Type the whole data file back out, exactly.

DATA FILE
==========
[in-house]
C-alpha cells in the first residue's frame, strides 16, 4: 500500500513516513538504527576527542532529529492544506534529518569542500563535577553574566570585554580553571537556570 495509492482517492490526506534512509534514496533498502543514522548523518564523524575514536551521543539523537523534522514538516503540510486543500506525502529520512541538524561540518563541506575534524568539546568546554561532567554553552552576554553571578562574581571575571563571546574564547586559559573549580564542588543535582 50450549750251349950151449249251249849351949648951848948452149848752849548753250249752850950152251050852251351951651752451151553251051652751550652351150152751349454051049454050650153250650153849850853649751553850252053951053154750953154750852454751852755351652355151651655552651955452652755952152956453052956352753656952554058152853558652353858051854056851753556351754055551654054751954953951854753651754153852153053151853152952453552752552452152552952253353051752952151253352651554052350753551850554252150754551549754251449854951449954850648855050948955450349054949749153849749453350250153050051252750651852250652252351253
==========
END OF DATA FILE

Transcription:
[in-house]
C-alpha cells in the first residue's frame, strides 16, 4: 500500500513516513538504527576527542532529529492544506534529518569542500563535577553574566570585554580553571537556570 495509492482517492490526506534512509534514496533498502543514522548523518564523524575514536551521543539523537523534522514538516503540510486543500506525502529520512541538524561540518563541506575534524568539546568546554561532567554553552552576554553571578562574581571575571563571546574564547586559559573549580564542588543535582 50450549750251349950151449249251249849351949648951848948452149848752849548753250249752850950152251050852251351951651752451151553251051652751550652351150152751349454051049454050650153250650153849850853649751553850252053951053154750953154750852454751852755351652355151651655552651955452652755952152956453052956352753656952554058152853558652353858051854056851753556351754055551654054751954953951854753651754153852153053151853152952453552752552452152552952253353051752952151253352651554052350753551850554252150754551549754251449854951449954850648855050948955450349054949749153849749453350250153050051252750651852250652252351253